Although the Patriots are the most successful franchise ever, they only boast nine Hall of Famers. This year, though, they look to add two more to their ranks as players from the Belichick era begin filing in after players like Moss, Seau, and Law.
Taylor was born in Pahokee, Florida, and went to Glades Central High School where he was a star in both football and track. He initially played linebacker but switched to running back as a junior. His aggressive nature formed from playing as a linebacker would remain throughout his career. As a senior, he ran for 1,700 yards and 22 touchdowns, while receiving Florida’s “Super Senior” and All-State honors.
Taylor joined the University of Florida on an athletic scholarship, playing four years from 1994 to 1997. In his freshman year he did not start but was still able to pick up an impressive total of 873 yards and eight touchdowns. But his play fell in his second year, only getting 281 yards and five touchdowns in six games. This continued into his junior year, playing in seven games while compiling 629 yards and five touchdowns.
When Fred got the chance to play he was very successful. The only reason he didn’t have eye-popping stats is because he had to share the field with Terry Jackson and Elijah Williams. But by his senior year, he finally became the sole focus on the running game. Taylor, now also a senior captain, ran for 1,292 yards and scored 13 touchdowns. He earned a first-team All-SEC spot, and AP third-team All-American honors.
Taylor only played two years with the Patriots, the other eleven years coming as a member of the Jaguars who drafted him with the ninth overall pick in 1998. In his rookie season, Taylor started 12 out of 15 games for the Jaguars while living up to his draft placement with 1,223 and 14 touchdowns (which would be his career-high in TDs). He also showed a knack for receiving, receiving 44 passes for 421 yards and three touchdowns.
Fred was named to the All-Rookie team, placed 10th in the league in rushing yards, second in rushing touchdowns, and second in all-purpose touchdowns. What made him truly special is that for the first ten years of his career, whenever he started at least 12 games in a season he would pass the 1,100 mark.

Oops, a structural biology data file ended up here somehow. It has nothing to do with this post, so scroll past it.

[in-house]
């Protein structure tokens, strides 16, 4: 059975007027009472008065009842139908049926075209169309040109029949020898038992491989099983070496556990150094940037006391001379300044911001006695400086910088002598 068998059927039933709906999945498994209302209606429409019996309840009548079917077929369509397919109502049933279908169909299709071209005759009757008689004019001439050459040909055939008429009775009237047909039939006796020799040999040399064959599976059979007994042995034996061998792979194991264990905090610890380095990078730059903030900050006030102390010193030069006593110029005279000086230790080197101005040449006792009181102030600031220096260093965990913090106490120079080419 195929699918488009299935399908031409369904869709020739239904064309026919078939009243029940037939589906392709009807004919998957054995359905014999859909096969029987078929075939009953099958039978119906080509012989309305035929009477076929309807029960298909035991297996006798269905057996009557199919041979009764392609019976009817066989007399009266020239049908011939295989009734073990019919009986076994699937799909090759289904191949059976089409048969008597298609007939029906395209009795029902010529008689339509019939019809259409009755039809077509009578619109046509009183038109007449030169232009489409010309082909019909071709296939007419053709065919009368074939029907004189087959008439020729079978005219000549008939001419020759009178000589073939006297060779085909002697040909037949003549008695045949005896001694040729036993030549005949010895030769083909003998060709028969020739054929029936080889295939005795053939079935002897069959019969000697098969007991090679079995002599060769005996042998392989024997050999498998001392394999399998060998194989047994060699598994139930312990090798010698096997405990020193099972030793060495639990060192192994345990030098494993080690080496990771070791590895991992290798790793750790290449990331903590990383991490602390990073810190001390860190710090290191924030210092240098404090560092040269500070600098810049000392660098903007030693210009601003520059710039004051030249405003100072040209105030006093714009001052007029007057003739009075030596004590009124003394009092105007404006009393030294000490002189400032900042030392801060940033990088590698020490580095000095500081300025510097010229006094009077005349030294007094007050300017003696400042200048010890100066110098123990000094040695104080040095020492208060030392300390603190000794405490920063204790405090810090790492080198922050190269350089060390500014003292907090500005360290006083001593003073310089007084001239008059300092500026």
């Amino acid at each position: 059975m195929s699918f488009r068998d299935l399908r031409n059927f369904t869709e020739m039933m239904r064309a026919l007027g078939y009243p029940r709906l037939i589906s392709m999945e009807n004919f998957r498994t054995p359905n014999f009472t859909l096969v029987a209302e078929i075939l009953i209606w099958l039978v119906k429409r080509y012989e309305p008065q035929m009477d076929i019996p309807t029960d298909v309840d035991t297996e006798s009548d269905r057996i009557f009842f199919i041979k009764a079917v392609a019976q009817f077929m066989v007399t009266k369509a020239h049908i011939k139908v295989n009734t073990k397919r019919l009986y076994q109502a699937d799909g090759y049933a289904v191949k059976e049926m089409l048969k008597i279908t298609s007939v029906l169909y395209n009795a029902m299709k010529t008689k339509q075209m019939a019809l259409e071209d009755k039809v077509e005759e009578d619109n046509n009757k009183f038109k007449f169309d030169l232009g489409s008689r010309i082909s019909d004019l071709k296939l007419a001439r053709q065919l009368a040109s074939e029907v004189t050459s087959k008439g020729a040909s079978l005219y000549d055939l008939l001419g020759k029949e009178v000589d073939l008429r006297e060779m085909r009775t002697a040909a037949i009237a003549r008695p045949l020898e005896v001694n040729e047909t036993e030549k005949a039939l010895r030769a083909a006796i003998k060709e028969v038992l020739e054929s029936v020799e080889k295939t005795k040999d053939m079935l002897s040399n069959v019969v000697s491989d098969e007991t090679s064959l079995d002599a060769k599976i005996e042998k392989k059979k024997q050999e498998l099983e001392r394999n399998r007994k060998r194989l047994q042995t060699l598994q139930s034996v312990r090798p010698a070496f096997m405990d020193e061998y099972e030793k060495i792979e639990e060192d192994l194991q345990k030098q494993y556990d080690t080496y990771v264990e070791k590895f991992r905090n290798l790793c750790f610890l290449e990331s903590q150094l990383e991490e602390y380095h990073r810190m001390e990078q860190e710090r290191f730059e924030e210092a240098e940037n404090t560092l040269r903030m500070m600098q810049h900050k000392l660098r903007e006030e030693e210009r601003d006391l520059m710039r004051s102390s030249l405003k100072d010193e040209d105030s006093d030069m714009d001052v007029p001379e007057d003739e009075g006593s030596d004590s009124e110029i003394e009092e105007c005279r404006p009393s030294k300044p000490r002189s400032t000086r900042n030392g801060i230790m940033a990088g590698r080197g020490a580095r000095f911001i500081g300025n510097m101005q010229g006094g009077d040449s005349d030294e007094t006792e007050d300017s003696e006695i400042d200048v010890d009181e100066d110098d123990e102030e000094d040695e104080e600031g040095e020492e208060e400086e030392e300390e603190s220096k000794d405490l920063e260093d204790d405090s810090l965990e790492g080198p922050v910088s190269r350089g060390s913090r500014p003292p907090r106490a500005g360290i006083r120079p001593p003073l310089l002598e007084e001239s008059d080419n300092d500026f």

Taylor’s best season was in 2007 where, as a team captain, Taylor rushed for 1,202 yards on 223 carries (career-high 5.4 yards-per-carry) with five touchdowns in 15 games. Taylor surpassed 10,000 career rushing yards, rushed for five straight 100-yard games, won an AFC Offensive Player of the Month award, and was named to his sole Pro Bowl Team.
But unfortunately, he fell off hard. The following year he had to share time with third-year back Jones-Drew, causing Taylor to only accumulate 556 yards and a single touchdown before getting placed on the IR for the first time in his career. Jones-Drew impressed that year, rushing for 824 yards and 12 touchdowns. Taylor was released shortly after the season ended.
The constantly roughed up, 33-year-old running back found a new home in New England. Taylor was signed to a two-year contract 11 days after his release. He played in the first four games of the season, before suffering an ankle injury. He was never placed on IR, and Taylor returned to the field for the Patriots in week 16 against his former team, the Jaguars. He finished the season with a measly 269 yards and four touchdowns.
The following year, Taylor played in the first three games of the season, before once again suffering an injury in Week 3. The next time he saw a snap was in the fourth quarter of Week 13. Taylor played in seven games total, finishing off his career with 155 yards and no touchdowns. He has a very small chance at making the Hall but might continue to be undervalued as he was for his entire career.